My mother spent her twenties giving birth. By the time she turned 30, she had three girls under the age of six—well, one was actually six years old, followed by a three-year-old and a newborn. I always appreciated the fact that she had her children young, because as I grew older we became closer as friends. Also as I grew older, I realized that it takes the energy of youth to survive parenthood. However, as my twenties started to draw to an end I was also superbly grateful that I hadn’t spent them knee-deep in diapers and wipes. While I admired the work my mother had done, I actually thought she was crazy to have had “so many” kids in such a “short” time. The joke was on me. I celebrated my 30th birthday very much pregnant with not one, but two, babies.
Obviously, people choose to have children or not have children for any number of reasons. Some spend months and years planning out every little detail of parenthood, while others come across the experience by surprise and roll with it. Sometimes planning works out perfectly. Sometimes it’s impossible to know what life will throw at you. Twins are part of the latter. My husband and I spent a long time deciding whether or not even wanted to have a family beyond just us, then we spent another very long time attempting to create that family. But never in a million years would we have thought we weren’t just growing, we were in fact, doubling in size.
Around the same time, my two best friends announced their pregnancies. It was pretty awesome getting large alongside my girls and having them to share in the ups and downs of pregnant life with. It is equally awesome seeing my twins interact with their kids and know they are going to grow up being best friends. A lot of women go through pregnancy, childbirth and, parenthood with very few family members or friends close by, so I felt super lucky that mine were right there with me. And while the experience was mostly enjoyable, I also got a front-row seat to seeing and hearing how the singleton parents survived the first year.
I don’t mean to be negative or imply that having a single baby is not hard. I know it is. I know there are sleepless nights and piles of laundry that never get smaller and it’s almost impossible for singleton parents to find the time to eat a nice meal together. I also know that having two babies is actually twice as hard, if not more so.
The fact is, it was hard to be a mother of multiples and have my friends try to compare their experiences of being singleton parents to mine. There was no malicious intent on anyone’s part, but when one friend complained that she only got four hours of sleep one night around month three, it was hard not to remind her that I hadn’t had more than two consecutive hours of sleep since the third trimester. And later, when another friend commented how impossible it was to get cleaning done with a toddler running around (to the point of hiring a maid), I had to stop myself from saying “well try it when there’s a toddler destroying the mess your trying to clean while ANOTHER has just disappeared to the next room to smear a poopy diaper on that clean pile of laundry you haven’t been able to put away for a week.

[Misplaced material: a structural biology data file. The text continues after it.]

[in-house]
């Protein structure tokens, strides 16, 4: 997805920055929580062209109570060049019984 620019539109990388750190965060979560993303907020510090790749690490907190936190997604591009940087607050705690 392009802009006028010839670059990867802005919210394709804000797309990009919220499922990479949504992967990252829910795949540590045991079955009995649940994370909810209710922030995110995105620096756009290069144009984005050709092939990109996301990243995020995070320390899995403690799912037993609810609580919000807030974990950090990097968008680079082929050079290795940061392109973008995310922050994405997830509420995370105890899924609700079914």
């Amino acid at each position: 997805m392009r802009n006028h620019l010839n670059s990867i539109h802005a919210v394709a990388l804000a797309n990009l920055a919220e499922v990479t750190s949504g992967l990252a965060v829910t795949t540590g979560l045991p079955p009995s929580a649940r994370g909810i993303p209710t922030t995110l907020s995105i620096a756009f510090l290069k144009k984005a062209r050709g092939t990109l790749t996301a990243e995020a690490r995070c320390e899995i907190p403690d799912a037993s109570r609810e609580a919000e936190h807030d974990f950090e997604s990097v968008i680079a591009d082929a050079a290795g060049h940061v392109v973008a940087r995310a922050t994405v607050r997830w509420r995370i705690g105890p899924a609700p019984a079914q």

I’m pretty sure my friends who are singelton parents think that we are running an army boot camp with the way we stick to a schedule. They’ve actually made comments about how strict my husband and I are when it comes to our twins’ bedtime. Here’s the thing, singleton parents, when you need a moment without a baby in your arms, all you need to do is hand said baby over to your spouse. When a parent of multiples needs to free up their hands, their spouses’ are already full with another baby. My husband and I look forward to bedtime not because we can’t wait to not have to take care of our children or because we are running a house of hard knocks, but because it is literally the only time each of us can be 100% baby-free WITHOUT feeling like we have to burden the other one. Going to the store just to buy a gallon of milk means one of three things:
1. Team effort. The entire family gets packed up in the car and spends an hour running an errand that should take approximately 10 minutes.
2. Divide and conquer. One baby goes to the store with dad, the other stays home with mom. Mom still can’t get anything accomplished because she still has a baby to take care of, dad spends 30 minutes running a 10-minute errand.
3. Take one for the team. One superhero spouse volunteers to take both babies and stay home or go to the store. The other spouse feels guilty having the “free” time to run a fast errand or wait at home and get dinner started.
In singleton world, one parent entertains baby while the other runs the 10-minute errand. Easy. Again, I do not in any way mean to suggest that having one baby is a walk in the park. Parenting is hard enough as it is and no one should be made to feel like anything less than a superhero when they keep another human alive day in and day out. However, it is only human for people to compare themselves to others. Every once in a while us parents of multiples might get disgruntled after making one of those comparisons of singleton parents, so we need to stick together.
If you want to keep your “singleton parent” friends, I highly suggest finding a fellow twin parent or mothers of multiples group to vent your frustrations to now and again. Because while your friends might not ever fully understand what it’s like having two newborns cry at the same time and two toddlers wreak havoc on your home at the same time or two teens give you attitude at the same time, we will.
Katelyn Heindel is a communications manager-turned stay-at-home mom two 18-month-old twins. She lives in Richmond, Va with her husband, two monkeys (err, toddlers) and the world’s weirdest cat.